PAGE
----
The researchers believed that by taking care of the vascular risk factors to control the symptoms, surgeries might no longer be necessary to destroy the balance function of the inner ear. In short, it is a medical step forward when it comes to hearing loss. Meaning, if we can control the attacks, then we can prevent hearing loss at the same time.
Leading Factors in Meniere’s Attacks
There are two main factors involved in these attacks:
- Certain risk factors for vascular disease in the brain, such as sleep apnea, smoking, atherosclerosis, and migraines
- There is a malformation of the inner ear which involves endolymphatic hydrops (inner ear fluid)
The theory involved in the research came from the fact that fluid buildup in the inner ear can be an indication of a problem involving pressure-regulation, which causes mild, irregular drops in blood flow in the ear. Vascular diseases also lower blood flow to the ear and brain. A sudden loss of blood flow, similar to a mini-stroke or transient ischemic attack (TIA) in the brain, can be recorded in the inner ear’s sensory tissues. A mini-stroke happens when a region of the brain experiences a sudden lack of proper blood flow. As a result, this causes stroke-like symptoms that are over within 24 hours. Unlike a stroke, a TIA by itself does not cause permanent damage.
If the tissues responsible for hearing and motion get deprived of blood, they stop sending signals to the brain. As a result, it induces tinnitus, vertigo, and hearing loss. If that theory proves to be accurate, then it would open a whole new world of care options for Meniere’s disease.
Keeping the Blood Flowing Properly
A crucial link between improper blood flow to the brain and a bone misalignment in the upper cervical spine exists. The atlas (C1) and axis (C2) vertebrae are the top bones of the neck. These vertebrae carry the weight of the head and also protect the brainstem. Due to their unique shape and position, they are prone to misalignment when certain conditions happen. A quick and straightforward blow to the head or neck due to accidents or trauma can move these bones out of place.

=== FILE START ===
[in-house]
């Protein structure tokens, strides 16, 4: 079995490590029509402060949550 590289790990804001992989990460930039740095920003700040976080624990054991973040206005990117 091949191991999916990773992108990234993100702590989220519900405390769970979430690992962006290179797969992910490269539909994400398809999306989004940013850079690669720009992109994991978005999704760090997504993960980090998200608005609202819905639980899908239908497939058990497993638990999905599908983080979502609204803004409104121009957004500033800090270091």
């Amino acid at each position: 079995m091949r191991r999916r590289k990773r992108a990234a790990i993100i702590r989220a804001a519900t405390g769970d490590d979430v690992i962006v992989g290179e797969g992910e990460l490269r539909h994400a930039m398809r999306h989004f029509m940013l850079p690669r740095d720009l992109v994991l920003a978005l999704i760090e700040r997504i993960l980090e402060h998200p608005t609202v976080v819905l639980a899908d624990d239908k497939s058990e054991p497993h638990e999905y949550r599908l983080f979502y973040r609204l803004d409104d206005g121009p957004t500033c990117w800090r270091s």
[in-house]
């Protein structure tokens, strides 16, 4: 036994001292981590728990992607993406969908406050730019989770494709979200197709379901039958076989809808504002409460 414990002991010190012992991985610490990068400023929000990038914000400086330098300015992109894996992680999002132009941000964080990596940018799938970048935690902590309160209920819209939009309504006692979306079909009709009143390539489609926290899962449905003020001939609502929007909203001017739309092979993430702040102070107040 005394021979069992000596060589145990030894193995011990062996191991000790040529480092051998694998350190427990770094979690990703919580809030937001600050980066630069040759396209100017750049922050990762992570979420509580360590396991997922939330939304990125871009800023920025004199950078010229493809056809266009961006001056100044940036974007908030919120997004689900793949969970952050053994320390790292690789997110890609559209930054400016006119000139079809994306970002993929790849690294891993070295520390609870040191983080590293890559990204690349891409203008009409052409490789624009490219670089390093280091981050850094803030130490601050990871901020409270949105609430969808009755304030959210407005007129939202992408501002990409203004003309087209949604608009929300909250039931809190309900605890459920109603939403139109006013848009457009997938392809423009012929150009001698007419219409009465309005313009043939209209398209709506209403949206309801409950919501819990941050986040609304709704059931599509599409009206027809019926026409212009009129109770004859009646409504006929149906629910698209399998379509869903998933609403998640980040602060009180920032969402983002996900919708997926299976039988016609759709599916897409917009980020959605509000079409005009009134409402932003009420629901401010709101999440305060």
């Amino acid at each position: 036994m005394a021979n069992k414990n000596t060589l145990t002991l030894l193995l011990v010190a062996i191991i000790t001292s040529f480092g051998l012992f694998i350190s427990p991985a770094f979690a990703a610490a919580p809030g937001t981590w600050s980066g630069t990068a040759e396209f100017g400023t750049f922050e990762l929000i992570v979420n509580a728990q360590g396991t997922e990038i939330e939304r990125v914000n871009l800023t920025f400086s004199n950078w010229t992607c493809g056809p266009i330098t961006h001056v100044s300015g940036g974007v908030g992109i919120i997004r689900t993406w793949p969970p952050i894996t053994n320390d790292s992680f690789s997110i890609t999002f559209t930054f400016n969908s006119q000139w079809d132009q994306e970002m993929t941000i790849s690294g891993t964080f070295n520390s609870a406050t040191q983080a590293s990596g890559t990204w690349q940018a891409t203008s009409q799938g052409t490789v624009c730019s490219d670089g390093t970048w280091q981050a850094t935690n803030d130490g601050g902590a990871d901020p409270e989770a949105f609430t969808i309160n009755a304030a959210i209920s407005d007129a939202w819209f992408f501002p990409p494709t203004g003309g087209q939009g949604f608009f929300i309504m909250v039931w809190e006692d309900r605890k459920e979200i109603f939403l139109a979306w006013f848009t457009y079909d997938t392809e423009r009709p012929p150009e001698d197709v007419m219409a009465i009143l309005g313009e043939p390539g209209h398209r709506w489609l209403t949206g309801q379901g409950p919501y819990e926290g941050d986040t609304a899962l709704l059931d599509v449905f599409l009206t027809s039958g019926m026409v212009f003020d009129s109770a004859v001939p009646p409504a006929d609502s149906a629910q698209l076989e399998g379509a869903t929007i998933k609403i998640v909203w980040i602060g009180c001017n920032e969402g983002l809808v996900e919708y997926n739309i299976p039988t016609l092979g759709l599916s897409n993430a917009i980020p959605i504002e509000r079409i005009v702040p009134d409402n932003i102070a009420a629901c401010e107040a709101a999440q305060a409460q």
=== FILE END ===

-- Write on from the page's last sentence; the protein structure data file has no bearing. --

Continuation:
Even slightly misaligned, two things may occur. First, it can hinder the proper flow of blood to the brain when the brainstem is under pressure. Thus, it can begin to send improper signals to the brain about what is happening in the body. Second, the misaligned vertebrae of the neck can block the flow of blood going to the brain. If either of these occurs, then it will cause Meniere’s disease, along with other vascular conditions along the way.
Upper cervical chiropractic puts attention on the proper alignment of the bones in the upper cervical spine. Chiropractors of this unique technique help reposition the bones of the neck using a precise and gentle procedure, thus encouraging the bones to realign naturally. Many pieces of evidence from case studies support the idea that this method effectively helps with Meniere’s disease.